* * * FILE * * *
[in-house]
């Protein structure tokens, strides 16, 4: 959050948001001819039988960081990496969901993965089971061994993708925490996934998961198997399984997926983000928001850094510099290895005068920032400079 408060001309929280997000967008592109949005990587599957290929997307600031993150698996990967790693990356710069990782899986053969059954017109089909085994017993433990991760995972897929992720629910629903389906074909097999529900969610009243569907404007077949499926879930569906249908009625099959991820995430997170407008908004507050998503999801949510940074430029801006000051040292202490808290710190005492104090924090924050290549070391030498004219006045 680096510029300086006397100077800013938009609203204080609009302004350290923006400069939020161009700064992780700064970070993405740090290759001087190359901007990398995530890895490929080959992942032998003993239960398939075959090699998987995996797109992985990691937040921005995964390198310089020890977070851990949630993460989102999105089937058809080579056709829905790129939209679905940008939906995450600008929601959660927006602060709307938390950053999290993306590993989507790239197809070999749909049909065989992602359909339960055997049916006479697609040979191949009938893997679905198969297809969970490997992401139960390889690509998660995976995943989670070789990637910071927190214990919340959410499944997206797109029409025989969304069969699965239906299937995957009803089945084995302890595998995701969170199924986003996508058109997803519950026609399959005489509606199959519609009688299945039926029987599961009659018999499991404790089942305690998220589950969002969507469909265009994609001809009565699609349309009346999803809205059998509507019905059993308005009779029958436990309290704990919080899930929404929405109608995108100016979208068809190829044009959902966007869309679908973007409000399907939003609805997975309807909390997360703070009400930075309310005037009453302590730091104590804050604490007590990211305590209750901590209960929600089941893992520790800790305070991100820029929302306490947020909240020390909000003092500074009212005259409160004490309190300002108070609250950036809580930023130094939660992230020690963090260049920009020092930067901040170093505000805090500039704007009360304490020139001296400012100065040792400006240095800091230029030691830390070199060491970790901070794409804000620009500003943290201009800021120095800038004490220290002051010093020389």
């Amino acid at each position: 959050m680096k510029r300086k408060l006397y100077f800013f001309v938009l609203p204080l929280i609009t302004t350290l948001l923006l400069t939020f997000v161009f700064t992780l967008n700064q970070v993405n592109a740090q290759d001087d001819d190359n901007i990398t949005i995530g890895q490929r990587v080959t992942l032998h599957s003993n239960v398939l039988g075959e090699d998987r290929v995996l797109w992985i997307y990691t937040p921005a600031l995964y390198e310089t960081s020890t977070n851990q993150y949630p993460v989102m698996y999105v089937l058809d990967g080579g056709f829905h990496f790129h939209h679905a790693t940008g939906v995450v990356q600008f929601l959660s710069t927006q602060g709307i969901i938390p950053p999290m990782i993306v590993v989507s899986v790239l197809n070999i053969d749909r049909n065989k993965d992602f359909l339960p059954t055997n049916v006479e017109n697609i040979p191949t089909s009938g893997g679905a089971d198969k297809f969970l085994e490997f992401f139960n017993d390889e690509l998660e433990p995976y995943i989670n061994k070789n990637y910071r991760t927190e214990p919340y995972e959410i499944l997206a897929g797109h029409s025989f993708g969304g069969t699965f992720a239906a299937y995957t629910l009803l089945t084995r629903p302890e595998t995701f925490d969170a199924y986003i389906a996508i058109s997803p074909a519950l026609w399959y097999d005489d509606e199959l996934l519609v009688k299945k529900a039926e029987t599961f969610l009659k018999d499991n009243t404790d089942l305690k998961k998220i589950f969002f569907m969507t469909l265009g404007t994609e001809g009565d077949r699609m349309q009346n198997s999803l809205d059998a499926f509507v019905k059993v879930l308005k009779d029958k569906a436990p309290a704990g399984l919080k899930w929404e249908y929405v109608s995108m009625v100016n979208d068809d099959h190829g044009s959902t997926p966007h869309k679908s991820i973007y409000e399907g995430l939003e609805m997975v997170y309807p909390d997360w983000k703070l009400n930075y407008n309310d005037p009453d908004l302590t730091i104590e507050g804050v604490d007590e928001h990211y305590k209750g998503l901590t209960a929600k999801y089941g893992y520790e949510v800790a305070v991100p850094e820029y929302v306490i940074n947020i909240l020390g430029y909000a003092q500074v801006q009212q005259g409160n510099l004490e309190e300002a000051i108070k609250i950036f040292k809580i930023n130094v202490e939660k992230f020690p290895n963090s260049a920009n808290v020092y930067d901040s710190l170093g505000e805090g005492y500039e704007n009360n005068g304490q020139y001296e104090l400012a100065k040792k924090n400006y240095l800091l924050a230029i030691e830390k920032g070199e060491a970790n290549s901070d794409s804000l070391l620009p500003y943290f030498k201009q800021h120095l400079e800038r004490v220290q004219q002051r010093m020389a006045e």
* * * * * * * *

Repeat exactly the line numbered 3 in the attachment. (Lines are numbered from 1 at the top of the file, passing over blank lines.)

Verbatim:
């Amino acid at each position: 959050m680096k510029r300086k408060l006397y100077f800013f001309v938009l609203p204080l929280i609009t302004t350290l948001l923006l400069t939020f997000v161009f700064t992780l967008n700064q970070v993405n592109a740090q290759d001087d001819d190359n901007i990398t949005i995530g890895q490929r990587v080959t992942l032998h599957s003993n239960v398939l039988g075959e090699d998987r290929v995996l797109w992985i997307y990691t937040p921005a600031l995964y390198e310089t960081s020890t977070n851990q993150y949630p993460v989102m698996y999105v089937l058809d990967g080579g056709f829905h990496f790129h939209h679905a790693t940008g939906v995450v990356q600008f929601l959660s710069t927006q602060g709307i969901i938390p950053p999290m990782i993306v590993v989507s899986v790239l197809n070999i053969d749909r049909n065989k993965d992602f359909l339960p059954t055997n049916v006479e017109n697609i040979p191949t089909s009938g893997g679905a089971d198969k297809f969970l085994e490997f992401f139960n017993d390889e690509l998660e433990p995976y995943i989670n061994k070789n990637y910071r991760t927190e214990p919340y995972e959410i499944l997206a897929g797109h029409s025989f993708g969304g069969t699965f992720a239906a299937y995957t629910l009803l089945t084995r629903p302890e595998t995701f925490d969170a199924y986003i389906a996508i058109s997803p074909a519950l026609w399959y097999d005489d509606e199959l996934l519609v009688k299945k529900a039926e029987t599961f969610l009659k018999d499991n009243t404790d089942l305690k998961k998220i589950f969002f569907m969507t469909l265009g404007t994609e001809g009565d077949r699609m349309q009346n198997s999803l809205d059998a499926f509507v019905k059993v879930l308005k009779d029958k569906a436990p309290a704990g399984l919080k899930w929404e249908y929405v109608s995108m009625v100016n979208d068809d099959h190829g044009s959902t997926p966007h869309k679908s991820i973007y409000e399907g995430l939003e609805m997975v997170y309807p909390d997360w983000k703070l009400n930075y407008n309310d005037p009453d908004l302590t730091i104590e507050g804050v604490d007590e928001h990211y305590k209750g998503l901590t209960a929600k999801y089941g893992y520790e949510v800790a305070v991100p850094e820029y929302v306490i940074n947020i909240l020390g430029y909000a003092q500074v801006q009212q005259g409160n510099l004490e309190e300002a000051i108070k609250i950036f040292k809580i930023n130094v202490e939660k992230f020690p290895n963090s260049a920009n808290v020092y930067d901040s710190l170093g505000e805090g005492y500039e704007n009360n005068g304490q020139y001296e104090l400012a100065k040792k924090n400006y240095l800091l924050a230029i030691e830390k920032g070199e060491a970790n290549s901070d794409s804000l070391l620009p500003y943290f030498k201009q800021h120095l400079e800038r004490v220290q004219q002051r010093m020389a006045e």